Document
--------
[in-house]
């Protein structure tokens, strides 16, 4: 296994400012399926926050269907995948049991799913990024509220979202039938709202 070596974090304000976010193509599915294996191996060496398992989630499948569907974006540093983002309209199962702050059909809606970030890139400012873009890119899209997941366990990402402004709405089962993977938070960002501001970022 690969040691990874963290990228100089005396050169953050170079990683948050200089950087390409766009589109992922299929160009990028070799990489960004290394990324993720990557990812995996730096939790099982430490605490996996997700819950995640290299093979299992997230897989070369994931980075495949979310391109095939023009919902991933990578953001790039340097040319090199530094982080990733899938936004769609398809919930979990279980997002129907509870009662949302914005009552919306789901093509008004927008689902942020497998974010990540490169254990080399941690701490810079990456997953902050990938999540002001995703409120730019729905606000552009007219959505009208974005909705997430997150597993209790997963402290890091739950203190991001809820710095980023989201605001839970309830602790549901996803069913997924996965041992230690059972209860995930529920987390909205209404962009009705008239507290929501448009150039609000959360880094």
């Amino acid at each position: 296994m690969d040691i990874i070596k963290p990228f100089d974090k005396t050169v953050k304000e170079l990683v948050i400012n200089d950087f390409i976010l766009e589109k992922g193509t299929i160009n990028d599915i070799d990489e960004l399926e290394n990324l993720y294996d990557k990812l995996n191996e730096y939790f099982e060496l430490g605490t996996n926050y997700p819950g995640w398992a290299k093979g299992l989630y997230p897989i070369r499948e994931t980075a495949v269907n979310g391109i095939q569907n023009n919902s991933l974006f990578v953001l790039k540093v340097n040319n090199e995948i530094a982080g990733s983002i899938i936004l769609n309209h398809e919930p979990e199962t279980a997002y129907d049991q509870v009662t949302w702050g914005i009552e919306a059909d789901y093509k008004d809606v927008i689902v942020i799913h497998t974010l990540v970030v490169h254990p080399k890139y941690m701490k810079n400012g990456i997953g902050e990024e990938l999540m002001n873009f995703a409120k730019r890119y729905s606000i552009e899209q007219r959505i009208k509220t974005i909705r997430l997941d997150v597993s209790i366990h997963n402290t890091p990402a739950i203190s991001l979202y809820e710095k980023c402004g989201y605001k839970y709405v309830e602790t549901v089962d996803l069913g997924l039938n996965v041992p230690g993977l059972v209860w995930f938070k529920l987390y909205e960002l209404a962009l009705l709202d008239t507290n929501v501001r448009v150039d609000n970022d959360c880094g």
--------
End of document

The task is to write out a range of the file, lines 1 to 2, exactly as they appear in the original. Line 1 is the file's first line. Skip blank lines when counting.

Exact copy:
[in-house]
């Protein structure tokens, strides 16, 4: 296994400012399926926050269907995948049991799913990024509220979202039938709202 070596974090304000976010193509599915294996191996060496398992989630499948569907974006540093983002309209199962702050059909809606970030890139400012873009890119899209997941366990990402402004709405089962993977938070960002501001970022 690969040691990874963290990228100089005396050169953050170079990683948050200089950087390409766009589109992922299929160009990028070799990489960004290394990324993720990557990812995996730096939790099982430490605490996996997700819950995640290299093979299992997230897989070369994931980075495949979310391109095939023009919902991933990578953001790039340097040319090199530094982080990733899938936004769609398809919930979990279980997002129907509870009662949302914005009552919306789901093509008004927008689902942020497998974010990540490169254990080399941690701490810079990456997953902050990938999540002001995703409120730019729905606000552009007219959505009208974005909705997430997150597993209790997963402290890091739950203190991001809820710095980023989201605001839970309830602790549901996803069913997924996965041992230690059972209860995930529920987390909205209404962009009705008239507290929501448009150039609000959360880094």